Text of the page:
Research and Development Costs
The Askew Company made the following cash expenditures during 2011 related to the development of a new industrial plastic:
The project resulted in a new product to be manufactured in 2012. A patent was filed with the U.S. Patent Office. The equipment purchased will be employed in other projects. Depreciation on the equipment for 2011 was $500,000.
The various expenditures would be recorded as follows:
GAAP requires that total R&D expense incurred must be disclosed either as a line item in the income statement or in a disclosure note. For example, Microsoft reported $9,010 million of R&D expense on the face of its 2009 income statement. In our illustration, total R&D expense disclosed in 2011 would be $14,700,000 ($14,200,000 in expenditures and $500,000 in depreciation). Note that if Askew later sells this patent to another company for, say, $15 million, the buyer would capitalize the entire purchase price rather than only the filing and legal costs. Once again, the reason for the apparent inconsistency in accounting treatment of internally generated intangibles and externally purchased intangibles is the difficulty of associating costs and benefits.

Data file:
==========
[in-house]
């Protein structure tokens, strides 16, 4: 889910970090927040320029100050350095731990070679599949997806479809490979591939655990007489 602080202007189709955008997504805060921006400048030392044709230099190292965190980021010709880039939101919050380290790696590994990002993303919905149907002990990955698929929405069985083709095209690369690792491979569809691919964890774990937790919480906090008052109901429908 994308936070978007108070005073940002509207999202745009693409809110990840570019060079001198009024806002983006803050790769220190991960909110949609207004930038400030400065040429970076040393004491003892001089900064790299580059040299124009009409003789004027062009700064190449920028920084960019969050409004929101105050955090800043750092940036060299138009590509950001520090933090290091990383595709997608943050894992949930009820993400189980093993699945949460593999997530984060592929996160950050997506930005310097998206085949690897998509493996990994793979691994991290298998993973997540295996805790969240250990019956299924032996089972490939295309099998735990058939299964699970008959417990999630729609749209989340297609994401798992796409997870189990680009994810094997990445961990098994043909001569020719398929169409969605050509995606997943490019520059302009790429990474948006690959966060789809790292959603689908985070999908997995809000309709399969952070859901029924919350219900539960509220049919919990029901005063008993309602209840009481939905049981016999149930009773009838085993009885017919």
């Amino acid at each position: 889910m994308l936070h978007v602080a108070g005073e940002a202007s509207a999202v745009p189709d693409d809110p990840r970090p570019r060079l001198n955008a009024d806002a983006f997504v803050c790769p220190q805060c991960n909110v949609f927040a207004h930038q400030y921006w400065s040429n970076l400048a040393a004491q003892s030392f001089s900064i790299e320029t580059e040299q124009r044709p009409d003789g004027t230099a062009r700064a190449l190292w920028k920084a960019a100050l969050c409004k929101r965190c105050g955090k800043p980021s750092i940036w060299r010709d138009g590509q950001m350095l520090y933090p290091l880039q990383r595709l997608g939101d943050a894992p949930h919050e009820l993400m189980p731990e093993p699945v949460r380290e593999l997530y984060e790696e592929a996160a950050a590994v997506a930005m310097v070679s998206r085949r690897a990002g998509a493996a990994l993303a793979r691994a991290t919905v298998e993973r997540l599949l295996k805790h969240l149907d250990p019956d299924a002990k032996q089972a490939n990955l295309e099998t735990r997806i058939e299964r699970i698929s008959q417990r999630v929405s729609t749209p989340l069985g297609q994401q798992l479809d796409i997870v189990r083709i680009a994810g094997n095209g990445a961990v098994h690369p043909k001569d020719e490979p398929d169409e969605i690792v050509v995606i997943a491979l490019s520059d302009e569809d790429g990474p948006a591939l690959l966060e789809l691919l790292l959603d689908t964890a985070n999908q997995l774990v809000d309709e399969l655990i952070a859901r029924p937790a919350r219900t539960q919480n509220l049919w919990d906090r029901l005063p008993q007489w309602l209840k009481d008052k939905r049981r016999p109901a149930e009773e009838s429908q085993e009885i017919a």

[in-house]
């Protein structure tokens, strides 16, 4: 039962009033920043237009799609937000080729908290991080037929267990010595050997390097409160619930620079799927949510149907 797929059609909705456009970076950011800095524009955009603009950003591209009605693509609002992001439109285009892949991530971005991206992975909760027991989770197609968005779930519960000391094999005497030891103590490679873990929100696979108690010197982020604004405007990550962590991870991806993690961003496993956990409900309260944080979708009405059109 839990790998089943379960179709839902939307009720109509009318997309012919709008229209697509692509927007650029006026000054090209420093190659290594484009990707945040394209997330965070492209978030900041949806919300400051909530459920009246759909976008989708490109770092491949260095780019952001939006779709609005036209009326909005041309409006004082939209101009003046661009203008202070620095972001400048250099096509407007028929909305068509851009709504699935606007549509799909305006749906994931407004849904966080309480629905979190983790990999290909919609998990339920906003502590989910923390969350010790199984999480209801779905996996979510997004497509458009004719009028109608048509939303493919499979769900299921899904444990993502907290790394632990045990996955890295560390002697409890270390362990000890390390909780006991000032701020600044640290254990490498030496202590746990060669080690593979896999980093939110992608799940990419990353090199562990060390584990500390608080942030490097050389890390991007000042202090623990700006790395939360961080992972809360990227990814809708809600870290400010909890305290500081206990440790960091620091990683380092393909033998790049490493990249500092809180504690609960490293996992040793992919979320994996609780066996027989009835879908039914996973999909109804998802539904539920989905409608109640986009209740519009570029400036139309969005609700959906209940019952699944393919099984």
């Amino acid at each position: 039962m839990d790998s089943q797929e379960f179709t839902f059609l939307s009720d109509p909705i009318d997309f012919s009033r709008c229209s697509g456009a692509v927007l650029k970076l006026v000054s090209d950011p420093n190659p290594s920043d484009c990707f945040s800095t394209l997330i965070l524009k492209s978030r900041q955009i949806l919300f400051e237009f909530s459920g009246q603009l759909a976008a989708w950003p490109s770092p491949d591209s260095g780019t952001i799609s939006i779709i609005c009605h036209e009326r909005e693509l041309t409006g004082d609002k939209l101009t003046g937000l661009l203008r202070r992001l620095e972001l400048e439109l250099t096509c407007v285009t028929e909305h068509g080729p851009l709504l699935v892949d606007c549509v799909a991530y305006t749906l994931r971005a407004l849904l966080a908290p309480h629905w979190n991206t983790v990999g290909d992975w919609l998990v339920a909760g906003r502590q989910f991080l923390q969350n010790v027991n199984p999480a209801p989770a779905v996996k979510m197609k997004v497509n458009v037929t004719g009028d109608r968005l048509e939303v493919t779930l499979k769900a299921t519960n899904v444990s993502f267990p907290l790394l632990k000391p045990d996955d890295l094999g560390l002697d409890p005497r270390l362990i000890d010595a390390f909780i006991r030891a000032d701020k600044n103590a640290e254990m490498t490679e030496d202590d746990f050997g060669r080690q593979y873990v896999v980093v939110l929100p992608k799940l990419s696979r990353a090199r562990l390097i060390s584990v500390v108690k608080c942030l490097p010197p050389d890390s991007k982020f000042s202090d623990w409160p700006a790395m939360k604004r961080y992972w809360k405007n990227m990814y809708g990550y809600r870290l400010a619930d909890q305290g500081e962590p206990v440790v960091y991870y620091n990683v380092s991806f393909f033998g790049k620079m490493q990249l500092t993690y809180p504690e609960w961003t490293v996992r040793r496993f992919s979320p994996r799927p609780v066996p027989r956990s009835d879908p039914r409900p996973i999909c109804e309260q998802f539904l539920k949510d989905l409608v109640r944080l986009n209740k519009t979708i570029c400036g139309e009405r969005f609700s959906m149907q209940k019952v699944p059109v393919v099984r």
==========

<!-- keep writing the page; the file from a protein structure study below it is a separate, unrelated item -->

GAAP requires disclosure of total R&D expense incurred during the period.
R&D PERFORMED FOR OTHERS. The principle requiring the immediate expensing of R&D does not apply to companies that perform R&D for other companies under contract. In these situations, the R&D costs are capitalized as inventory and carried forward into future years until the project is completed. Of course, justification is that the benefits of these expenditures are the contract fees that are determinable and are earned over the term of the project. Income from these contracts can be recognized using either the percentage-of-completion or completed contract method. We discussed these alternatives in Chapter 5.
Another exception pertains to a company that develops computer software. Expenditures made after the software is determined to be technologically feasible but before it is ready for commercial production are capitalized. Costs incurred before technological feasibility is established are expensed as incurred. We discuss software development costs below.